Archive for October, 2006

The celluloid weapon: still loaded

Sunday, October 1st, 2006

Much of the programming at this year’s Toronto International Film Festival was devoted to productions concerned with the ills of society. It reminded me of the title of a book by David Manning White and Richard Averson: The Celluloid Weapon. published in 1972. The authors dealt with social comment in the American film, surprisingly high in retrospect.

With the many technical advantages in cinema, “celluloid” is today a mere metaphor for film, but to me it still has the right ring. And in these times with so many ideologies threatening our freedoms it’s good to find that the weaponry of polemic still thrives in the medium.

Consider this: horror films with environmental or ethical subject matter; films about the consequences of violence against politicians; documentaries on social ills and how to change them, features concerned with complex human relations, satires with living persons as targets.

I saw a total of 26 films, most of which demonstrated a validity for their having been produced, I’m pleased to say, and saw only one that deserved the label “turkey.”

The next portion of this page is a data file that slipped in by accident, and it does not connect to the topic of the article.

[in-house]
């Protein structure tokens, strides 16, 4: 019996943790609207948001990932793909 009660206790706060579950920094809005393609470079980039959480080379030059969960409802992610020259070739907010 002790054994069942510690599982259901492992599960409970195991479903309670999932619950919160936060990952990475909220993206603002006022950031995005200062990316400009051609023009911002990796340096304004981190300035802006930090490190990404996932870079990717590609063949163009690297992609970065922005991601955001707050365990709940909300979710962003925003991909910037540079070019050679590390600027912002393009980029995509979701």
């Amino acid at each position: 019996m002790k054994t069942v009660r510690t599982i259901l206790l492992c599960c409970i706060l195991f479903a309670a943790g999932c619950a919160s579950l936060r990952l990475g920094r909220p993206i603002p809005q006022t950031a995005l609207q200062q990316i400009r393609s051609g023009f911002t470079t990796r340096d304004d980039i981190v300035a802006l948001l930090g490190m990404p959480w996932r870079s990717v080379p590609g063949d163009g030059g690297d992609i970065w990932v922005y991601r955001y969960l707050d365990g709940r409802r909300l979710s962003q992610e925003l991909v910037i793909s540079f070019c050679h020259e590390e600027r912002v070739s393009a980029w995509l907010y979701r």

A great Canadian documentary to make us all think

Sunday, October 1st, 2006

At the beginning of Jennifer Baichwal’s Manufactured Landscapes, her camera travels the floor of a massive Chinese factory — more than a kilometer in length — as workers at assembly lines labour away prouctivedly. Then the camera freeze frames into a perfectly composed photo, the work of Canadian photogapher Edward Burtynsky, subject of this rivetting feature length documentary.


Burtynsky shows what man has wrought.

Manufactuired Landscapes won the Toronto-City award at this year’s TIFF, and is a timely reminder of world wide changes that all of us must think about. (more…)

Sarah Sarah Polley’s first feature ranks with finest Canadian films

Sunday, October 1st, 2006

Away from Her, the eagerly awaited first feature by Sarah Polley is one of those rare films that move you, not to tears but to a higher level of understanding of the nature of love.

Sarah Polley’s career has been literally amazing. First a child actor carrying her chosen profession into teens and adulthood and then writing and directing short films.

Now at age 27, she does herself and Canadian films proud with Away From Her, adapted from an Alice Munro story and directs with the unerring touch of a veteran. (more…)

Volume 6 No. 10, October 2006

Sunday, October 1st, 2006

King turns to Tough Love in a Toronto ’hood

Sunday, October 1st, 2006

Dean of Canadian documentarians Allan King who in recent years has brought Dying at Grace and Memory to TIFF screenings now turns his cinema verité camera on he troubled Malvern area of Toronto.


Brian Henry in Tough Love


Bookending History

Sunday, October 1st, 2006

From the fateful year of 1968 to the imagined date of 2007, two films seen at TIFF frame what has become the American Nightmare.

They are Bobby, scheduled for general release in November and Death of an American President which was snapped up for distribution at the festival.